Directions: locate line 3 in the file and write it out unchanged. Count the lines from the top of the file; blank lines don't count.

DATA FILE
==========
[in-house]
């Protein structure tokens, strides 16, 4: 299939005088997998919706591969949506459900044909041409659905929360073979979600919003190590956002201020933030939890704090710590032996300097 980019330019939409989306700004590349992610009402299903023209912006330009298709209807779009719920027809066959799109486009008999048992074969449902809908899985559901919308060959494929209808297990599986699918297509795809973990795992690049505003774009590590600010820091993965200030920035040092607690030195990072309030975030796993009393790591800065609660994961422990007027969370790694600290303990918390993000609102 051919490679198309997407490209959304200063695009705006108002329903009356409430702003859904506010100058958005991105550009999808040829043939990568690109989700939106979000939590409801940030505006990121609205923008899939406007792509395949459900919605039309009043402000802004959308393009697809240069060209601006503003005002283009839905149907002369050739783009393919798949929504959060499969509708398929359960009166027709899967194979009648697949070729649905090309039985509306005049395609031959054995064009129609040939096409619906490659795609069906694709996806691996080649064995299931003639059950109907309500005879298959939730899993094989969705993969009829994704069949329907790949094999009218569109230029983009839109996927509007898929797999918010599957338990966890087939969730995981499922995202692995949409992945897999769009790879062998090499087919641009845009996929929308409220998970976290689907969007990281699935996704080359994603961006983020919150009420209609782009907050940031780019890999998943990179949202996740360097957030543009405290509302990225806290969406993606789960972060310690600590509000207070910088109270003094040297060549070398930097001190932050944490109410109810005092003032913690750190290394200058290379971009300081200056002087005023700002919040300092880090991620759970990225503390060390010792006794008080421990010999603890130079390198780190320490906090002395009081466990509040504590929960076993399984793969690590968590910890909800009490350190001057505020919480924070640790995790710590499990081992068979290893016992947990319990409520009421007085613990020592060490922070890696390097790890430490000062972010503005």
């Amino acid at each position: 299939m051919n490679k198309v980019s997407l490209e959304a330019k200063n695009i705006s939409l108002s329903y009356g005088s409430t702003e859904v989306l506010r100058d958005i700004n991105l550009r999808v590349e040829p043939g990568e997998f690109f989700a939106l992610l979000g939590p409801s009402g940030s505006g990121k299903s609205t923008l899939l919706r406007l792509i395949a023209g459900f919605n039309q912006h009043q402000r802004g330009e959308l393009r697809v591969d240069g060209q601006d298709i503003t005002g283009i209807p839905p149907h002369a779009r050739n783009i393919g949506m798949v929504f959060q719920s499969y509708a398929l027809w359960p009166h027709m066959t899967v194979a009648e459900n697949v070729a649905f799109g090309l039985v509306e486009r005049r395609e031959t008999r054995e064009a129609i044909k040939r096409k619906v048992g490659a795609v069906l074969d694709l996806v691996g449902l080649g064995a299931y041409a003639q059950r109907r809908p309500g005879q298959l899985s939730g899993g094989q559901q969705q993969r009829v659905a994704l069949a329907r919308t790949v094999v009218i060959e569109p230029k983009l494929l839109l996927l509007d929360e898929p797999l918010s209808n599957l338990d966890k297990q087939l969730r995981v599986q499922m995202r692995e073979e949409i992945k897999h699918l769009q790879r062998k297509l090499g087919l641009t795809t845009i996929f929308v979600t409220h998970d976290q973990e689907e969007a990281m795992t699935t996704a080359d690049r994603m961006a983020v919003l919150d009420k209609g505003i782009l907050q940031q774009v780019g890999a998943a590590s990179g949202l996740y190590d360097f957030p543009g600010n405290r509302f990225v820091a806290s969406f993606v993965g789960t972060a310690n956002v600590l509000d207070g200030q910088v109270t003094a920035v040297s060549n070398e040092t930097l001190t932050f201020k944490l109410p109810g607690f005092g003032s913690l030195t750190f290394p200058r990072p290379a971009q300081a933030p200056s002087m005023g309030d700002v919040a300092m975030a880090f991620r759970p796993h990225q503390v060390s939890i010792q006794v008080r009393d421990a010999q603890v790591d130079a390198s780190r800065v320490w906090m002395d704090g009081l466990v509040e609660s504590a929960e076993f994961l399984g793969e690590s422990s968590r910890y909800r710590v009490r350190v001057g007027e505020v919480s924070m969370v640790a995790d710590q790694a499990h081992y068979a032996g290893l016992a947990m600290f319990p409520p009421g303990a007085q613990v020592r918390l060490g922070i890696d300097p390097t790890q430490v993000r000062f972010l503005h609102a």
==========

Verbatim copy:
């Amino acid at each position: 299939m051919n490679k198309v980019s997407l490209e959304a330019k200063n695009i705006s939409l108002s329903y009356g005088s409430t702003e859904v989306l506010r100058d958005i700004n991105l550009r999808v590349e040829p043939g990568e997998f690109f989700a939106l992610l979000g939590p409801s009402g940030s505006g990121k299903s609205t923008l899939l919706r406007l792509i395949a023209g459900f919605n039309q912006h009043q402000r802004g330009e959308l393009r697809v591969d240069g060209q601006d298709i503003t005002g283009i209807p839905p149907h002369a779009r050739n783009i393919g949506m798949v929504f959060q719920s499969y509708a398929l027809w359960p009166h027709m066959t899967v194979a009648e459900n697949v070729a649905f799109g090309l039985v509306e486009r005049r395609e031959t008999r054995e064009a129609i044909k040939r096409k619906v048992g490659a795609v069906l074969d694709l996806v691996g449902l080649g064995a299931y041409a003639q059950r109907r809908p309500g005879q298959l899985s939730g899993g094989q559901q969705q993969r009829v659905a994704l069949a329907r919308t790949v094999v009218i060959e569109p230029k983009l494929l839109l996927l509007d929360e898929p797999l918010s209808n599957l338990d966890k297990q087939l969730r995981v599986q499922m995202r692995e073979e949409i992945k897999h699918l769009q790879r062998k297509l090499g087919l641009t795809t845009i996929f929308v979600t409220h998970d976290q973990e689907e969007a990281m795992t699935t996704a080359d690049r994603m961006a983020v919003l919150d009420k209609g505003i782009l907050q940031q774009v780019g890999a998943a590590s990179g949202l996740y190590d360097f957030p543009g600010n405290r509302f990225v820091a806290s969406f993606v993965g789960t972060a310690n956002v600590l509000d207070g200030q910088v109270t003094a920035v040297s060549n070398e040092t930097l001190t932050f201020k944490l109410p109810g607690f005092g003032s913690l030195t750190f290394p200058r990072p290379a971009q300081a933030p200056s002087m005023g309030d700002v919040a300092m975030a880090f991620r759970p796993h990225q503390v060390s939890i010792q006794v008080r009393d421990a010999q603890v790591d130079a390198s780190r800065v320490w906090m002395d704090g009081l466990v509040e609660s504590a929960e076993f994961l399984g793969e690590s422990s968590r910890y909800r710590v009490r350190v001057g007027e505020v919480s924070m969370v640790a995790d710590q790694a499990h081992y068979a032996g290893l016992a947990m600290f319990p409520p009421g303990a007085q613990v020592r918390l060490g922070i890696d300097p390097t790890q430490v993000r000062f972010l503005h609102a």